What made you decide to become a counselor?
I first came to appreciate counseling as a teen struggling with the loss of a friend to suicide. This was a very trying time for me, and being a teen is already challenging enough without major traumas. In counseling, I appreciated the space to get in touch with what I was going through, and to find growth out of struggle. The whole experience was really meaningful for me, and it began to give me an idea of what I would want to do with my life.
In my personality, I also naturally gravitate toward the role of listener. I have learned that to get out of the way and let someone talk lends itself to meaningful conversation and establishing a connection. I believe good counseling requires those elements.
If you could teach the world one skill or technique to improve their lives, what would it be?
Mindful breathing. It can be broadly used to help with many problems like anger, anxiety, and depression, however, it can also promote positive health targets like healthy blood pressure, lowered stress, and hormone balance.
What is the most common problem your clients bring to you?
The most frequent issue is when a person is beginning to feel depressed and has experienced it before, so they hope this time to do something about it earlier. I think many people have a previous experience with depression and know how bad things can get if they don’t reach out, and they also probably know how much it can help once you do start talking about it.
Have you personally been in counseling and if so, what did you learn about yourself?
I have been in counseling at various points in my life. Counseling is something I think all people would benefit from at some time or another during their lifespan. One thing I learned was to be mindful of the things I carry. That could be self-imposed responsibility for taking care of others, criticism for myself or others, expectations, regrets, unhelpful thoughts, they all have a weight that adds up emotionally. All of those things make up your context, and it helps to manage stress when you are aware of those things. So I learned acceptance in holding lightly and gently the tough experiences I had but maybe did not want.
If you could recommend one book to all your clients, what would it be?
Things Might Go Terribly, Horribly Wrong: A Guide to Life Liberated from Anxiety by Kelly G. Wilson and Troy DuFrene. I think this book has a lot to offer in terms of learning helpful ways to face worry, challenge, and adversity.
What inspires you to help others?
I find inspiration in kindness. Kindness is not always easy but is often powerful, and I believe it brings us closer to our better human nature. I found that witnessing the kindness of the gulf communities as they responded to hurricane Harvey was deeply inspiring. I know what it is like to be in need, and I know the feeling of thanks when someone is there for me. Counseling is one way I get to practice kindness and help others learn kindness toward themselves.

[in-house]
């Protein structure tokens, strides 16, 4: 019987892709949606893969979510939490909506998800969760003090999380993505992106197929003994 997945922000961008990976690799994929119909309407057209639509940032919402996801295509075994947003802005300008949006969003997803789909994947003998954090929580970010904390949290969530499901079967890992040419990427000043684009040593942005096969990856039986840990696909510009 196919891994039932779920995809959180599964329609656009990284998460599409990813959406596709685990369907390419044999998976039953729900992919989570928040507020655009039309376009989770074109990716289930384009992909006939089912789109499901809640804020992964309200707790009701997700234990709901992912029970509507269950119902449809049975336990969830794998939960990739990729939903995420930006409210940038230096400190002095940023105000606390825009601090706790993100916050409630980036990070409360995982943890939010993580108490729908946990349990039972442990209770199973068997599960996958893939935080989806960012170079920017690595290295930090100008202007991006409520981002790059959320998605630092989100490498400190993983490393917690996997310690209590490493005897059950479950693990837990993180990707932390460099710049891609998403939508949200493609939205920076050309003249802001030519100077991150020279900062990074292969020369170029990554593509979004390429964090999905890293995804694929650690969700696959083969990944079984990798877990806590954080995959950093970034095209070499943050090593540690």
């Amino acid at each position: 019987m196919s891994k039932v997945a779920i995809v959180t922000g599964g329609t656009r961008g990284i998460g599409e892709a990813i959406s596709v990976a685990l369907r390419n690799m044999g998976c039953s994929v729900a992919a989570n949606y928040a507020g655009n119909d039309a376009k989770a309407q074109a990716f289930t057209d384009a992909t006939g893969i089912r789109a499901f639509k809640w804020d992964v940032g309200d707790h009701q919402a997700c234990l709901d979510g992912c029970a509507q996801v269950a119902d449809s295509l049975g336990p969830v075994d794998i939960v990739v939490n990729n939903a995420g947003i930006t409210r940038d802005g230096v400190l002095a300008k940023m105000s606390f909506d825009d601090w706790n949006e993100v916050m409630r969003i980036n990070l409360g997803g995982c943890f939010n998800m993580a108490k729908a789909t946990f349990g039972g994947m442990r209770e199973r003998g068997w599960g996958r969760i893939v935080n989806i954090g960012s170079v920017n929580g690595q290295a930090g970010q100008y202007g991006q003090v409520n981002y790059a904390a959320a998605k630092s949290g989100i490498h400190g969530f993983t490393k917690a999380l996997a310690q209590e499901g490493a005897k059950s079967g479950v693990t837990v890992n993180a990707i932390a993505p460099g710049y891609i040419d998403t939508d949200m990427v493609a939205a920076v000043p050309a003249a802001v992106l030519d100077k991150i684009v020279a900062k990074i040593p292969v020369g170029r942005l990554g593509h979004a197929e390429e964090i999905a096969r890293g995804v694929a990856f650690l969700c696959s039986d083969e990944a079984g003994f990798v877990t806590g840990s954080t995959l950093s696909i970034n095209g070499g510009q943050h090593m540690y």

Who is your ideal client?
My ideal client has a long history of living with anxiety, and likely feels they have ‘left a lot on the table’ in life, so to speak. They have a sense that life is passing by, and they just won’t get what they want. They find themselves stuck in decision paralysis. They have high expectations for themselves, tend to be hard on themselves, and struggle with self-esteem. This person spends far more time daydreaming about the past, wishing they could get a redo, than they would like to admit. If you’re reading this and those things ring true for you, consider reaching out, these are issues I love to work with.
How do you personally practice self-care?
I believe self-care is about being true to yourself, meaning we honor that fact that we are made of a mosaic of pieces. Favoring any one piece at the cost of others is not sustainable. I think it is really common nowadays that many of us find most our time dedicated to work, and then the other areas of our lives are a dumpster-fire. Self-care for me starts with attention to both the mind and body.
With regard to my body, I have found that routine exercise, attention to nutrition, and making time for rest are pillars of self-care. In valuing my physical health, my energy and mood have a more pronounced feeling of vitality, which helps me get out there and do some living. That’s where my mind gets the care it needs.
Self-care activities for me include having fun barbecuing, experimenting making pepper sauces, taking my dogs out hiking and watching them play, and game nights with friends. I would also add that as an introvert, another huge part of finding life balance for me is making time for solitude. In this space I enjoy silence, I can meditate, read a book, and just make room to ‘be me’.
About Our Blog
Here you will find articles contributed by members of our team. We hope to provide helpful information here to inspire mindful living and general wellness. The information provided here is not a substitue for professional mental health advice, diagnosis, or treatment. If you need to speak to a professional regarding your mental health, please make an appointment.